DJ Olive
Bodega

The Agriculture
2003
D-



confession: back in the day (circa 97/98), I was a beat-junkie. Chilled-out sampledelica was my cup of tea. For a loose definition of the sound, imagine repetitive bong hits. As you might guess, the quickly-defined formula: dubbed out drum-work/hazy samples usually evoking soul or funk grew tiresome.

Illbient appeared to be the worst exemplar of these crimes, what with the self-appointed spokesman, DJ Spooky, taking much of the press for his pretentious babbles that accompanied much of his inane music. With the growing prominence of the label Agriculture, however, the world is now realizing that DJ Spooky wasn’t the only artist working in the genre. Perhaps it’s due to the lack of full-length material available from its other practitioners? DJ Olive, for example, is just now releasing Bodega, his debut album under this moniker. And while Bodega definitely fuses together all the right elements for a blunted adventure of sub-bass dub territories, there doesn't appear to be much left to excavate.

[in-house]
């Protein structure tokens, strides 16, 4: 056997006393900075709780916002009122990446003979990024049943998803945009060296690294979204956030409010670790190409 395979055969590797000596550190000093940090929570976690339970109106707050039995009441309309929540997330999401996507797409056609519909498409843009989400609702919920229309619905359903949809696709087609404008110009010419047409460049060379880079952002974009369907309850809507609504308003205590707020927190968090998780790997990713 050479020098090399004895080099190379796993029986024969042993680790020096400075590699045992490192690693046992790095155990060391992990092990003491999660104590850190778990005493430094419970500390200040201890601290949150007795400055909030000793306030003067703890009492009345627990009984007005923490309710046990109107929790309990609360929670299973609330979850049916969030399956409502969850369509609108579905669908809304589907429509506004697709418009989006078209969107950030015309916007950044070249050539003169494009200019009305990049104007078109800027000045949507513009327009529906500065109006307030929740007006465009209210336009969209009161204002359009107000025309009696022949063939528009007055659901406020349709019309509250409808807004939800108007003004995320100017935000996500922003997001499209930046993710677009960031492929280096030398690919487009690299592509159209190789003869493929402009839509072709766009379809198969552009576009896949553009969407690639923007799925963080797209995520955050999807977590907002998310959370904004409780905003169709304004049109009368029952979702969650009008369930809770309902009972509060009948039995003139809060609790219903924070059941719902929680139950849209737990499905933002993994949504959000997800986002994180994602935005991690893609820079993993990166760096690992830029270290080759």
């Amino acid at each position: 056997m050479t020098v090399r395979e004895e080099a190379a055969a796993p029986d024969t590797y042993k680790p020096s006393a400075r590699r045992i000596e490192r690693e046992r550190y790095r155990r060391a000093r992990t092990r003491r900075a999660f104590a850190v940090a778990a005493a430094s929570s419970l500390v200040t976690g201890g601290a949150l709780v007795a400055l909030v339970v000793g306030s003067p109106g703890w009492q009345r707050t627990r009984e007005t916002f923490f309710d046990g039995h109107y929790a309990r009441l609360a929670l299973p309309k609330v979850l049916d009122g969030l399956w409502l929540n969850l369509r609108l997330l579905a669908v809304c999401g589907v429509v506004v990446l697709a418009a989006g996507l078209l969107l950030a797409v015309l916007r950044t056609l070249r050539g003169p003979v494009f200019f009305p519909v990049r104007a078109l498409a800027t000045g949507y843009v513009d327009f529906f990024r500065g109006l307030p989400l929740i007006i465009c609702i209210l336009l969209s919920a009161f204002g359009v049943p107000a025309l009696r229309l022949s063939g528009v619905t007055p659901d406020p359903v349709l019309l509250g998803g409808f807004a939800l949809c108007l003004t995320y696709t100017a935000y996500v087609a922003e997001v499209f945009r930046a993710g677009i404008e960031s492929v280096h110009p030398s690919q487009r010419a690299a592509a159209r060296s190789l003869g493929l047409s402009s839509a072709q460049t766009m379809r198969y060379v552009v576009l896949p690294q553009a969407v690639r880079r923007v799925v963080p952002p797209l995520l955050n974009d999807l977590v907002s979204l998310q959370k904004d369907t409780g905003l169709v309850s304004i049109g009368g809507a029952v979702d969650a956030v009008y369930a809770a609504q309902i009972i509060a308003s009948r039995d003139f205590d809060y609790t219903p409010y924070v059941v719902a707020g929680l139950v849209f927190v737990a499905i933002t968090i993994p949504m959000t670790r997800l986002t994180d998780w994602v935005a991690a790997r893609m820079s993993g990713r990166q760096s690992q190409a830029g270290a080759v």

Suited more for the illbient's Brooklyn SoundLab and rooftop parties, the dubbed-out atmospherics inhibit any sort of tension. Songs like "Yard Swing" and "Ballad & Scrambled" move in and out of the mix and providing no sense of intensity—the sound fragments meander and act as little more than painfully dull crutch. Against the tightly-wound rhythm, all the quotes of earlier beat-composers make their shiny cameos. But lost are the idiosyncratic elements, like DJ Shadow's broken drum machine, that made those artists so compelling.

The enveloping production does achieve a few memorable moments. "Round Fire Strut" uses panning to playfully misplace the melody. The song then segues into a child's mutter of lost nostalgia (a la Boards of Canada) and "Hen Porch Blues" with sublime rapid-fire synth and a blaring horn section. These songs provide a moment where DJ Olive appears from behind his huge stack of equipment and winks. But ultimately, the same fascination with straight-faced clichés abound—from the obligatory introductory atmospherics of "Ally Way" to the gentle female vocals of "Coffee Grind", Bodega uses every well-trodden trick in the book.

Bodega isn't necessarily bad - it just feels tired. Maybe after the countless years amid the mid-90's beat quagmire, I'm not nostalgic for a throw-back "instrumental hip-hop" golden era. DJ Olive definitely appears to be in charge of his craft, but hopefully in subsequent releases, he’ll push outside Bodega’s tired musical vocabulary and establish a new one.



Reviewed by: Nate De Young

Reviewed on: 2004-04-21

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